With high school football starting in February instead of September, the players might see snow on the gridiron.
High school sports is forging ahead this year in Fairfax County, with the football season geared up to start in February, for a shortened season, but at least the players are getting a chance to compete despite the disruptive year due to the pandemic. It’s cold, it gets dark during practice and the snow threat lingers this February, but football players are tough, like Leland Cabus who likes the cold. “You get used to harsher environments,” the West Springfield Spartan said. Fellow Spartan Aaron Fields is looking at the future and maybe a scholarship. “I’ve been waiting for the season
since last year,” Fields said.
Everyone is looking for a little normalcy during the pandemic, and around the schools the students and families are hopeful. With football on the school field, at least it brings on a sense that things may get back to normal.
“This is an opportunity,” said Bill Curran, the FCPS athletic director. “They’ll play within their respective regions, they don’t need to go far,” Curran added.
That’s fine with Andrea Edelstein, a Lake Braddock Secondary School parent whose son is trying out for the freshman team this year. “The coaches, athletic trainers, and our Director of Student Activities have been amazing and put protocols into place that have allowed student athletes to do conditioning in a safe way,” Edelstein said. The LBSS football program has been the highlight of the past year for the Edelsteins. “The ability to remain connected to the school through sports during the virtual first half of the academic year has helped to keep my son motivated,” she said.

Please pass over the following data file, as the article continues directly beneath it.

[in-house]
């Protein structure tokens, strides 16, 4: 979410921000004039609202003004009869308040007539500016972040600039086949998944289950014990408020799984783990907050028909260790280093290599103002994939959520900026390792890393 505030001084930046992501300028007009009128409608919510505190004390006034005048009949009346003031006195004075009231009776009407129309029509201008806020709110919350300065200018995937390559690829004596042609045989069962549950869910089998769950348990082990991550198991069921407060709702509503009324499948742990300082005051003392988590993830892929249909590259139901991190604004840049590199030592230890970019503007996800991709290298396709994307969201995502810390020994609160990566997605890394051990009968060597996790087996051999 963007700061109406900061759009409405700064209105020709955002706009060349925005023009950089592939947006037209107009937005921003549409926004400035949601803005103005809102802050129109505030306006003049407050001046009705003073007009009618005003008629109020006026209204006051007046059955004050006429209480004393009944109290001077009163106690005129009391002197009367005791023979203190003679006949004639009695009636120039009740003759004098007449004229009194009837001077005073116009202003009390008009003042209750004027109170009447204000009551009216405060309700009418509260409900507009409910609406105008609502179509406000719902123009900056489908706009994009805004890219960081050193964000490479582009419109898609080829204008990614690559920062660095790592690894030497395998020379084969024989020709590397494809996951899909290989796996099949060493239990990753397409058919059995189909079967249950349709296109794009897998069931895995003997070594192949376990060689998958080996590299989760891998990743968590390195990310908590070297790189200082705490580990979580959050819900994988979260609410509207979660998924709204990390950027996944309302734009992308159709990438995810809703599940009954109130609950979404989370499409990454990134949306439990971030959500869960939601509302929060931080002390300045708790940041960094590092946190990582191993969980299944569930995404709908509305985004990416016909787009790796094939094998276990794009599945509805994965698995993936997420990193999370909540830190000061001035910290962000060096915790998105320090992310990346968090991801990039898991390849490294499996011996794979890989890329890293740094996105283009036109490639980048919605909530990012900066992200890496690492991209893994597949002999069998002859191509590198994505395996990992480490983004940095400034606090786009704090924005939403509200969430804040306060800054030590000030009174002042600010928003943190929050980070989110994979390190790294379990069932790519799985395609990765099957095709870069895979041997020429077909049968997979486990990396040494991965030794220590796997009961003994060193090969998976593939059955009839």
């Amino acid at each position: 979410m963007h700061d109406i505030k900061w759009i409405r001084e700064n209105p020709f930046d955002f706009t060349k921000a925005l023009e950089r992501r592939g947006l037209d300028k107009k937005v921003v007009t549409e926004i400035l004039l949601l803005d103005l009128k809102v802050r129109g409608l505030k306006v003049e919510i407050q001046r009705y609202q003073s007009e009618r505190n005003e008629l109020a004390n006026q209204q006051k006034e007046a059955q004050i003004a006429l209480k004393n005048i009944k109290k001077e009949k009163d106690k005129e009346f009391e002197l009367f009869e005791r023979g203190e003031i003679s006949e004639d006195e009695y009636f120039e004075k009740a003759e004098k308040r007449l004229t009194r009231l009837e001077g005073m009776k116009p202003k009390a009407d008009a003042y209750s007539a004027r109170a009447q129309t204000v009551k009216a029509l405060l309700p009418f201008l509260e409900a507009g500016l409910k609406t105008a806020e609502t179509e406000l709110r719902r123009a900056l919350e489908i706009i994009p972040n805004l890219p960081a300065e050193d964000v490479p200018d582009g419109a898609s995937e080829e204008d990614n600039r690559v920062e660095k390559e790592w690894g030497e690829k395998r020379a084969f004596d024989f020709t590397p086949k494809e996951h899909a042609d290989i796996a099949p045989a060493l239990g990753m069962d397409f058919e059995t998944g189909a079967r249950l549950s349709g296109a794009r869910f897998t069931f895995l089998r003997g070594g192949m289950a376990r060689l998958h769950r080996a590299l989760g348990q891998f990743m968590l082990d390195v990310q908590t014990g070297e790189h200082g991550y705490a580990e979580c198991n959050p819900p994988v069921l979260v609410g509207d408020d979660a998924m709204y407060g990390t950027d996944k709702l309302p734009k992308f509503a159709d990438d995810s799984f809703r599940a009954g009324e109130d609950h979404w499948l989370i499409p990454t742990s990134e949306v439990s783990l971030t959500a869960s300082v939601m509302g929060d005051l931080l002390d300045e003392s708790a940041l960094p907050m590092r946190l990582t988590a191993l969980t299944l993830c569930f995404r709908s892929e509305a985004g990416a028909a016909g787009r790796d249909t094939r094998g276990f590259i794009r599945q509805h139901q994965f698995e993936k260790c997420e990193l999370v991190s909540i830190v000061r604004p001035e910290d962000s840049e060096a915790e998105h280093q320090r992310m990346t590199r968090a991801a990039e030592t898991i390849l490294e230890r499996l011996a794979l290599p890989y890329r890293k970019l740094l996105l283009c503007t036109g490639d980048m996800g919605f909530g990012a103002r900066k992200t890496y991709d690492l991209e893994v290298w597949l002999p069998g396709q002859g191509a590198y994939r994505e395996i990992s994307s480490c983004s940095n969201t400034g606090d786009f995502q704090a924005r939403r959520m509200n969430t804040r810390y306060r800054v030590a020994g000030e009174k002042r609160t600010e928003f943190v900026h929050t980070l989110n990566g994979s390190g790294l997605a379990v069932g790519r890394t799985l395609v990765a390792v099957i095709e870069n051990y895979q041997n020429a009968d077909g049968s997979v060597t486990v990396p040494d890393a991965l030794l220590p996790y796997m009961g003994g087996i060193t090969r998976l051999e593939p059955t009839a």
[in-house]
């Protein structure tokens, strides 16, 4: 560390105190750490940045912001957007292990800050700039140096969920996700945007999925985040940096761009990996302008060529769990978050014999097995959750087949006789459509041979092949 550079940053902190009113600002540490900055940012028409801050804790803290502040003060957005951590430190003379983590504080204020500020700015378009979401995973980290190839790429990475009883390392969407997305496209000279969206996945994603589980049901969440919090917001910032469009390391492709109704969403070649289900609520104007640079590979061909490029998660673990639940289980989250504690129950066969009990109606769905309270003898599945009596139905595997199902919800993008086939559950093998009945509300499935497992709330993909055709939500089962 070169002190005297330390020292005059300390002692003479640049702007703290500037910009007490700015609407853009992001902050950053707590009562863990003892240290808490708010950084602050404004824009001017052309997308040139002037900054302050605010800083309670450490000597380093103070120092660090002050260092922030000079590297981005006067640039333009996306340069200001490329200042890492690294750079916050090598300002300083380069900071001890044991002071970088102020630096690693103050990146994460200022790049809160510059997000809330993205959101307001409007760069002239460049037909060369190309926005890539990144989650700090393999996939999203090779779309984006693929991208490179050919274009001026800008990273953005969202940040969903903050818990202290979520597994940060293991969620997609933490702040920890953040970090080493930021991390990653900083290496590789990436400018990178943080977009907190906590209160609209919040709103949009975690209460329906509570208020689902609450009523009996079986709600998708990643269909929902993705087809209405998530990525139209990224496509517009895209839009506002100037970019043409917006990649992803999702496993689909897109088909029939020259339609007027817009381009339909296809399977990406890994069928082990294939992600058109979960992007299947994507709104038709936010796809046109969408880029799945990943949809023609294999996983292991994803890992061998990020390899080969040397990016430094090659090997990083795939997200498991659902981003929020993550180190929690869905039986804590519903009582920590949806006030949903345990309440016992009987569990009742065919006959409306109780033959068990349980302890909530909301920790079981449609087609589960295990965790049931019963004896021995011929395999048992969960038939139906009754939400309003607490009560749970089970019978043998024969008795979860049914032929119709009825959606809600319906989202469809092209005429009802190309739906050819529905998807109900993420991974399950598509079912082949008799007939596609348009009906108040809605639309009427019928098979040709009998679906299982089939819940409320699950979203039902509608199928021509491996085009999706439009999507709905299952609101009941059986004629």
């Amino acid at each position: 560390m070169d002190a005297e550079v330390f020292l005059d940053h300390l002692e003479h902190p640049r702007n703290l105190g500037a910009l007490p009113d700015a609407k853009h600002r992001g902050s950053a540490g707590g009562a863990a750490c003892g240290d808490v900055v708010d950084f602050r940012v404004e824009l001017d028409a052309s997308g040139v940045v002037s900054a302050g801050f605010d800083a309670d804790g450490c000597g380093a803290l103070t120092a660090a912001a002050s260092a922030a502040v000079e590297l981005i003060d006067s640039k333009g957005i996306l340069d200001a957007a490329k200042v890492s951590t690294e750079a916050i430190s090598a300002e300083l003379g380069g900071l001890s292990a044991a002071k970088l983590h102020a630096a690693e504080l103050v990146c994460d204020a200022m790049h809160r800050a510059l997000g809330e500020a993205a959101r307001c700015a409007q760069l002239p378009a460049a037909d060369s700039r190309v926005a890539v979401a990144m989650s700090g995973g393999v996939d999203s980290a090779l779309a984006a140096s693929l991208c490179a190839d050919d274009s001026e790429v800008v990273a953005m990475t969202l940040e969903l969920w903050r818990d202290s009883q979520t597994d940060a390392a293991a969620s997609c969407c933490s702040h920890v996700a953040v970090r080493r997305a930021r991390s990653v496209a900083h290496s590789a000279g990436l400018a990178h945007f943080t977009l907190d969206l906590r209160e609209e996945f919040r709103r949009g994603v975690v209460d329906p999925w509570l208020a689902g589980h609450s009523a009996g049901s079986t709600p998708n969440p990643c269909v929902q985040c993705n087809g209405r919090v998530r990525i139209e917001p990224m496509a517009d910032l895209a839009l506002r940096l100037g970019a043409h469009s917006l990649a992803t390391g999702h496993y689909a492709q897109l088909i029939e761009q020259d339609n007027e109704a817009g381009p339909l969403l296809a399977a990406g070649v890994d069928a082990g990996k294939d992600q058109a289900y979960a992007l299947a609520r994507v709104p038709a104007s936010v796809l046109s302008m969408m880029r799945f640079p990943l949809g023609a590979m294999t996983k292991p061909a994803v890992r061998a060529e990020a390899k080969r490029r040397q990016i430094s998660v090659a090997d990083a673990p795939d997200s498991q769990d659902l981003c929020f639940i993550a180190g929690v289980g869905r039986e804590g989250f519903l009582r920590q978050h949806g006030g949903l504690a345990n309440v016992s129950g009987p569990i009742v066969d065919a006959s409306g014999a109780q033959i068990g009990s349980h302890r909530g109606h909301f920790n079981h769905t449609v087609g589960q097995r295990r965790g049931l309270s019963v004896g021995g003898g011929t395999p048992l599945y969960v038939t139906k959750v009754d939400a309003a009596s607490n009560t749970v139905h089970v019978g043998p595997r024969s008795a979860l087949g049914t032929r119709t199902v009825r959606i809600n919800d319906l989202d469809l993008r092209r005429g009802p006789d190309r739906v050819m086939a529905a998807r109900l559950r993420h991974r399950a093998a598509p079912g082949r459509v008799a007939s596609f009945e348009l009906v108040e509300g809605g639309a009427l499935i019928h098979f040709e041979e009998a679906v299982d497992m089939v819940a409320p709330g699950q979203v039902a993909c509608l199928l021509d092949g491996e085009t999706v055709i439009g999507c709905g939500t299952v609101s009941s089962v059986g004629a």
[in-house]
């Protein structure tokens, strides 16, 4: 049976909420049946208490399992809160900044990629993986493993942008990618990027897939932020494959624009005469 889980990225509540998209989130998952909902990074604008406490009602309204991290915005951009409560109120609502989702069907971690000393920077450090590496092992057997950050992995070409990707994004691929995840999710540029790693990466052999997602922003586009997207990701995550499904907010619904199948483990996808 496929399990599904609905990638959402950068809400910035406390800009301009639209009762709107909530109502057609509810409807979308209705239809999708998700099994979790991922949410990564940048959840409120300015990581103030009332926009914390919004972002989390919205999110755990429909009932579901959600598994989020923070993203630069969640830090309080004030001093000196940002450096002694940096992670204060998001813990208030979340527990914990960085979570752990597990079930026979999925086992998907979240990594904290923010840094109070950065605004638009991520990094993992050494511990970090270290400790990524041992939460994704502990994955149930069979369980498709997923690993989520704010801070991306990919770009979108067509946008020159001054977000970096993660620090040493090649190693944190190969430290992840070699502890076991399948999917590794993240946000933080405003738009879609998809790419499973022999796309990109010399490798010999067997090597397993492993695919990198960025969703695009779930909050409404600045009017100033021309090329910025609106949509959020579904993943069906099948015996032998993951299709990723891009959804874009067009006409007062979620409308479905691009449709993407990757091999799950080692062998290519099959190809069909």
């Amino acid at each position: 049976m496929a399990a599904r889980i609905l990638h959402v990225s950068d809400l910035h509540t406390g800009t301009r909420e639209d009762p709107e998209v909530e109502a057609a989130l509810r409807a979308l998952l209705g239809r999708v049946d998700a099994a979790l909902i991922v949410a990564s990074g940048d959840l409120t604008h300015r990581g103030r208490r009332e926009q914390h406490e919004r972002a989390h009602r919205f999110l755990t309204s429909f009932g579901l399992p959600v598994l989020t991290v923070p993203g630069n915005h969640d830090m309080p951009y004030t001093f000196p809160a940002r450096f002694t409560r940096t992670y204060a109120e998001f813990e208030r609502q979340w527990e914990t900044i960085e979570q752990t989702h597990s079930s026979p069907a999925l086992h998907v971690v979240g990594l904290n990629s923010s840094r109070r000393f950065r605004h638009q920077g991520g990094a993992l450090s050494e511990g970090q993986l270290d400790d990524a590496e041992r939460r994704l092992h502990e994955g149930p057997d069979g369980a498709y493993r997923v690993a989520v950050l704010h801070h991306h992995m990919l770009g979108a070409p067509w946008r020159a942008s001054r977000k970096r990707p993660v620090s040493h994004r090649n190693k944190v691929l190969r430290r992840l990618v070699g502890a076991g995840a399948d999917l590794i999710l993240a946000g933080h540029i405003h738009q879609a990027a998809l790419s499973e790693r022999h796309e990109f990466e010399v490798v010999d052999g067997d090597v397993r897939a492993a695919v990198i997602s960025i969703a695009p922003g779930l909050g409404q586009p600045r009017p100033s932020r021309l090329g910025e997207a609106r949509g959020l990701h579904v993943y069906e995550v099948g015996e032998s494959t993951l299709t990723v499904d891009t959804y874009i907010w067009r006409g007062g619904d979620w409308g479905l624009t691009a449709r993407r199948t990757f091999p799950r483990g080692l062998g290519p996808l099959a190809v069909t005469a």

In a school year that’s left many things out due to the covid requirements, school officials are working with everyone and watching the recommendations from the Centers for Disease Control (CDC) to avoid catching or spreading the virus. That includes fans in the stands watching the athletes. For the NFL’s Super Bowl, they allowed some fans to attend, but have a “Playbook,” set up for dealing with the Covid-19 possibilities, and the playbook addresses the same things that have been recommended all along – social distancing, face coverings and hygiene. On the school field, the masks are part of the equipment too, and Zach Lesser from West Springfield, noted the special football masks they have. “It’s Velcro, attached to the helmet,” he said.
The school system is keeping an eye on Governor Northam and the recommendations from that office. In the week before the first football game, the FCPS is looking at allowing two family members per player. “We want to give the families an opportunity to see their child,” said Curran.
In the past, most of the high school games across the county did not see full stadiums anyways, and with the chill of February, it may be less. “We can easily social distance,” Curran said.
Football kicks off on Feb. 22, competition cheer, cross country track and field hockey starts on March 1, and baseball, soccer and other spring sports start April 26.